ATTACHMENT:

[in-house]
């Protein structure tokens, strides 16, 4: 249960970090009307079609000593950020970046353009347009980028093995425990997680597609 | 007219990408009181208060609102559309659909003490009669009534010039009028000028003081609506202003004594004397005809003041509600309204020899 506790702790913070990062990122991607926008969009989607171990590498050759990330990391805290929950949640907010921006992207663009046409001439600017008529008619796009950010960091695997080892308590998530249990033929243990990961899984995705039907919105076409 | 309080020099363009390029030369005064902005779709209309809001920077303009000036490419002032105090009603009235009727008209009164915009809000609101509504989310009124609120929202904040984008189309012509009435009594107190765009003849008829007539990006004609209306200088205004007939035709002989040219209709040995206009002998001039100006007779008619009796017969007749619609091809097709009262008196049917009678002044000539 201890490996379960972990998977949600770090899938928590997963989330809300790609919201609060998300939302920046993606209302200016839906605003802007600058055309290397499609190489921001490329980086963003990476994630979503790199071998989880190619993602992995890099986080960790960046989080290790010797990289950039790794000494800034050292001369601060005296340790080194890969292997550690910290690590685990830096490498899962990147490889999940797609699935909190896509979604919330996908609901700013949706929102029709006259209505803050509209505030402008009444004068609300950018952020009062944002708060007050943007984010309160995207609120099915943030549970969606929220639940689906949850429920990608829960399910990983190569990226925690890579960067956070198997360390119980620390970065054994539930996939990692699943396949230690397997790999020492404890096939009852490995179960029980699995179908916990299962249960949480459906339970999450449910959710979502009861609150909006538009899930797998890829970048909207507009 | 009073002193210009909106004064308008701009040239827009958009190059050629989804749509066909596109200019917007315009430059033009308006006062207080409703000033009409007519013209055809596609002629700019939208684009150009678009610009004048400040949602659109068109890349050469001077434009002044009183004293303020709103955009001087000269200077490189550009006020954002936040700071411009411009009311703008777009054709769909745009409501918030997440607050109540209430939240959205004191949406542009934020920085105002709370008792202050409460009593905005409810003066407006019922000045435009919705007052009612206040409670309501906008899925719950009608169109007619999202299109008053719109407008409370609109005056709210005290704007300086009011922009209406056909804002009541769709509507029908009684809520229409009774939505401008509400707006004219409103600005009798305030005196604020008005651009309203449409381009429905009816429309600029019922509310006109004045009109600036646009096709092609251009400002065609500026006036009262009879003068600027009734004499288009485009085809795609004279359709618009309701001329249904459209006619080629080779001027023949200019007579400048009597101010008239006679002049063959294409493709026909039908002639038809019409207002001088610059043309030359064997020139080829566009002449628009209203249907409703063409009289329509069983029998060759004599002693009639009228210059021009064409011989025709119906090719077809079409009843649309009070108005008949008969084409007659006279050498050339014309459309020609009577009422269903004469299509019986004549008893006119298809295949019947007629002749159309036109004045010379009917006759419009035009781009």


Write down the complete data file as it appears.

[in-house]
């Protein structure tokens, strides 16, 4: 249960970090009307079609000593950020970046353009347009980028093995425990997680597609 | 007219990408009181208060609102559309659909003490009669009534010039009028000028003081609506202003004594004397005809003041509600309204020899 506790702790913070990062990122991607926008969009989607171990590498050759990330990391805290929950949640907010921006992207663009046409001439600017008529008619796009950010960091695997080892308590998530249990033929243990990961899984995705039907919105076409 | 309080020099363009390029030369005064902005779709209309809001920077303009000036490419002032105090009603009235009727008209009164915009809000609101509504989310009124609120929202904040984008189309012509009435009594107190765009003849008829007539990006004609209306200088205004007939035709002989040219209709040995206009002998001039100006007779008619009796017969007749619609091809097709009262008196049917009678002044000539 201890490996379960972990998977949600770090899938928590997963989330809300790609919201609060998300939302920046993606209302200016839906605003802007600058055309290397499609190489921001490329980086963003990476994630979503790199071998989880190619993602992995890099986080960790960046989080290790010797990289950039790794000494800034050292001369601060005296340790080194890969292997550690910290690590685990830096490498899962990147490889999940797609699935909190896509979604919330996908609901700013949706929102029709006259209505803050509209505030402008009444004068609300950018952020009062944002708060007050943007984010309160995207609120099915943030549970969606929220639940689906949850429920990608829960399910990983190569990226925690890579960067956070198997360390119980620390970065054994539930996939990692699943396949230690397997790999020492404890096939009852490995179960029980699995179908916990299962249960949480459906339970999450449910959710979502009861609150909006538009899930797998890829970048909207507009 | 009073002193210009909106004064308008701009040239827009958009190059050629989804749509066909596109200019917007315009430059033009308006006062207080409703000033009409007519013209055809596609002629700019939208684009150009678009610009004048400040949602659109068109890349050469001077434009002044009183004293303020709103955009001087000269200077490189550009006020954002936040700071411009411009009311703008777009054709769909745009409501918030997440607050109540209430939240959205004191949406542009934020920085105002709370008792202050409460009593905005409810003066407006019922000045435009919705007052009612206040409670309501906008899925719950009608169109007619999202299109008053719109407008409370609109005056709210005290704007300086009011922009209406056909804002009541769709509507029908009684809520229409009774939505401008509400707006004219409103600005009798305030005196604020008005651009309203449409381009429905009816429309600029019922509310006109004045009109600036646009096709092609251009400002065609500026006036009262009879003068600027009734004499288009485009085809795609004279359709618009309701001329249904459209006619080629080779001027023949200019007579400048009597101010008239006679002049063959294409493709026909039908002639038809019409207002001088610059043309030359064997020139080829566009002449628009209203249907409703063409009289329509069983029998060759004599002693009639009228210059021009064409011989025709119906090719077809079409009843649309009070108005008949008969084409007659006279050498050339014309459309020609009577009422269903004469299509019986004549008893006119298809295949019947007629002749159309036109004045010379009917006759419009035009781009």